• Devotion to the Fellowship
    • Hebrews 10:23-25, Acts 2:42-47 Devotion is a word that describes a level of passion and dedication that is extraordinary. That is the word used to describe the level of commitment that we are to have to meeting with our brothers and sisters. Many of our fellowships have become lax in this area essential to our spiritual development. Some have become ‘Sunday only” Christians with no hope of helping other disciples or the lost to be saved. We must recommit to being devoted to the fellowship!

T he best news of this entire article is that if we do decide to come out of darkness and denial and we walk by faith again and are willing to recommit our hearts to God, He never fails to bless our efforts. The Boston congregation is where much of our movement blossomed from. More than 50 churches were sent out from here and hundreds of leaders were raised up in this place. But as one of the older congregations in our fellowship she faced many trials earlier than others and struggled to find solutions. But in recent months she has been blessed with a spirit of revival and a time of refreshment. These victories are shared to give hope to others who have felt stuck in their faith and struggled to find hope. Boston Church of Christ – Signs of Recovery

  • Every Member Into a Family Group and Discipling Restarted
  • Clarified Membership – 1,952
  • Reenergized the Campus Ministry
    • Ministry training program – 8 interns
    • Baptisms increase from 5 to 30
    • 3 new campus graduates hired fulltime
  • Reversed Decline in Missions Giving + $200,000 = 10X Weekly
  • Increased Weekly Giving by $300,000
  • Reestablished Support for HOPEww
  • Increasing Eldership from 5 to 12
  • Congregational Teaching Program Established
  • Surging Singles Ministry – Hired the Folkers Fulltime
  • Increased Disciples for the First Time in 7 Years ~ 80 Disciples

Stage 5 – Returning to the Heart of God Mark 1:35 35 Very early in the morning, while it was still dark, Jesus got up, left the house and went off to a solitary place, where he prayed. 36 Simon and his companions went to look for him, 37 and when they found him, they exclaimed: “Everyone is looking for you!” 38 Jesus replied, “Let us go somewhere else—to the nearby villages—so I can preach there also. That is why I have come.” 39 So he traveled throughout Galilee, preaching in their synagogues and driving out demons. Luke 19:10 8 But Zacchaeus stood up and said to the Lord, “Look, Lord! Here and now I give half of my possessions to the poor, and if I have cheated anybody out of anything, I will pay back four times the amount.” 9 Jesus said to him, “Today salvation has come to this house, because this man, too, is a son of Abraham. 10 For the Son of Man came to seek and to save what was lost.”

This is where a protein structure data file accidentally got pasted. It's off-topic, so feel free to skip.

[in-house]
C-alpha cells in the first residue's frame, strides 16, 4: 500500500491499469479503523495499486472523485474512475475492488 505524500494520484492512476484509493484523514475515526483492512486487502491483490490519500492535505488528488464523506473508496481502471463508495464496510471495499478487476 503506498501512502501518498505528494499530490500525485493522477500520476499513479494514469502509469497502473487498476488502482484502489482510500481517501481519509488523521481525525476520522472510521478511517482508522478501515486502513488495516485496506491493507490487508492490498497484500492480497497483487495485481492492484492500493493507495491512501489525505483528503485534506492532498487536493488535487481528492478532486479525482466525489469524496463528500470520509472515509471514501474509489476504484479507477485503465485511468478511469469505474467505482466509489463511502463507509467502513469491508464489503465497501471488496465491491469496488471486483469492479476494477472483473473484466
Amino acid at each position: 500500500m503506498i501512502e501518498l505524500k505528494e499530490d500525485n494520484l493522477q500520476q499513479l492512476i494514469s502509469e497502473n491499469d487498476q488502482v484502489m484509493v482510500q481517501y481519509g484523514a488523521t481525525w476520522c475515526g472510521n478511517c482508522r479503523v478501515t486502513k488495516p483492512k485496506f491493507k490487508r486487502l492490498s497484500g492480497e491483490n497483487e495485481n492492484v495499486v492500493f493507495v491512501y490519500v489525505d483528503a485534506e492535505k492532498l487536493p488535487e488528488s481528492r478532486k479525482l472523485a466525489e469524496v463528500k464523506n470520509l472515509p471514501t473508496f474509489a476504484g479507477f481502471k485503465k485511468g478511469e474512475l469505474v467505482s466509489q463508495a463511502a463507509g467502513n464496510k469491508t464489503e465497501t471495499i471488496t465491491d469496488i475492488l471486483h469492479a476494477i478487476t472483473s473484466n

Matthew 28:16-20

16 Then the eleven disciples went to Galilee, to the mountain where Jesus had told them to go. 17 When they saw him, they worshiped him; but some doubted. 18 Then Jesus came to them and said, “All authority in heaven and on earth has been given to me. 19 Therefore go and make disciples of all nations, baptizing them in[a] the name of the Father and of the Son and of the Holy Spirit, 20 and teaching them to obey everything I have commanded you. And surely I am with you always, to the very end of the age.”

C learly the consistent theme and passion of the ministry of Jesus was a relentless dedication to helping lost people be saved. As disciples of His we must ask ourselves “Am I about my fathers business?” Do we care about what he cared about? Do we cry about what he cried about?